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Did you know that the book to screen debate has made it into the classroom?
Did you know that there are tons of bloggers and vloggers whose major content is simply comparing films to the books they are based on?
What does this say about the current state of cinema? Well, I think it says a lot.
First off, things are starting to come full-circle. There are now books being written that are based on movies, and yes, these books are putting a spin on things… but that’s a post for another day.
Are you having déjà vu?
I know I said the same thing last time about movies I thought were better than their books, but you’ll just have to wait. I’m saving all the juicy stuff til the end.
So, now back to this comparison phenomenon. So many people are consumed with getting down to the nitty-gritty of why books and their associated films are so different. I have two theories to present.
1) I think a lot of people are like me in the fact that my love of books and my love of movies is neck and neck for the total domination of my mental capacity. I love a good book and I love a good movie. When I see a movie based on a book, part of my mind feels like this has to be one of the singular greatest experiences I will have in my life. Yet, that is seldom the case.
In recent years, I’ve experienced a lot less disappointment in film adaptations of books after taking into consideration the points I mention in part one of the series. I don’t look at these film adaptations as being associated with the books the way I used to and it’s helped me to enjoy many movies I fear I wouldn’t have been able to.
Still, I sometimes find myself playing the comparison game. I’m trying to find clarity in the fog that is creative license. The fact of the matter is that movie makers have a certain amount of creative license to follow the author's guidelines (their book) or not to follow them, in order to produce something that will speak to the masses. Believe it or not, sometimes I’m glad Hollywood does this.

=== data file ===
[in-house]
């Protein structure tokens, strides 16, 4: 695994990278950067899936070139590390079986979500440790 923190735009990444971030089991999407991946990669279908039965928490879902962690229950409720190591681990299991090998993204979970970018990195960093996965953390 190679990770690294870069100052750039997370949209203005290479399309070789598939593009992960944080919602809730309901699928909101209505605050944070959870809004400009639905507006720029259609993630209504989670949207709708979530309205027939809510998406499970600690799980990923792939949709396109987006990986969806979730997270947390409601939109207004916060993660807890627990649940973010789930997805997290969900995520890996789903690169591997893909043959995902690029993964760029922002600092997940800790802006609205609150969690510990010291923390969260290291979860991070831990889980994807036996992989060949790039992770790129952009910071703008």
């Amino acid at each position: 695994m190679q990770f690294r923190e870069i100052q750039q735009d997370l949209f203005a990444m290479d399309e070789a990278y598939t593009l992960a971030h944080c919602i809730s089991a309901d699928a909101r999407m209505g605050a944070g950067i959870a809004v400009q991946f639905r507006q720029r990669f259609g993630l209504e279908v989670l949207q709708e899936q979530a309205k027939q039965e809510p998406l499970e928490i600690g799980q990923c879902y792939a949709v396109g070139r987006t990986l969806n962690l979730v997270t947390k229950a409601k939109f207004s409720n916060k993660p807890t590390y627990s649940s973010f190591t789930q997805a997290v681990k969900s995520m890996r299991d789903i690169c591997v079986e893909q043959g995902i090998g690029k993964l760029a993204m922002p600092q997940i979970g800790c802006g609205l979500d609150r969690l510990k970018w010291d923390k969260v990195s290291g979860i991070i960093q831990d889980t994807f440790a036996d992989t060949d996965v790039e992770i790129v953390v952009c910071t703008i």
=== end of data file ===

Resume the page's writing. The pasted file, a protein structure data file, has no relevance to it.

There are so many bestselling science fiction futuristic stories that are so compelling and riveting, yet they all tend to portray a future where only one race or ethnicity is depicted. This isn’t such a big deal in dystopian futuristic stories, but the utopia-type stories just don’t seem to make sense. When Hollywood takes it upon themselves to add cultural diversity to the film versions of these stories, I praise them for their foresight. Hollywood is aware that the global viewing population may not buy into a futuristic film with a cast of all one color or ethnicity.
Still, there have been times when Hollywood has attempted to diversify a cast to exaggerated extremes, and the story gets lost behind unspoken political messages.
2) I think people simply like to compare things. People like to weigh the pros and cons, and they love to make lists. Reading is great entertainment. Watching TV or film is great entertainment. But in this instant digital age of reality stars, commentary and comparison are also great forms of entertainment. It used to be that only hard-core fans delved into the making of a movie or read interviews with bestselling authors, but that is no longer the case. In this day and age, free information is entertainment just waiting to happen, and if people can discuss or argue over a movie vs a book, they will. More money for the author (if they negotiated a good contract) and more money for the filmmakers.
I’ll be back on June 13th to talk more about The Book to Screen Debate. Find out more about me, my work, and my inspiration at the following links: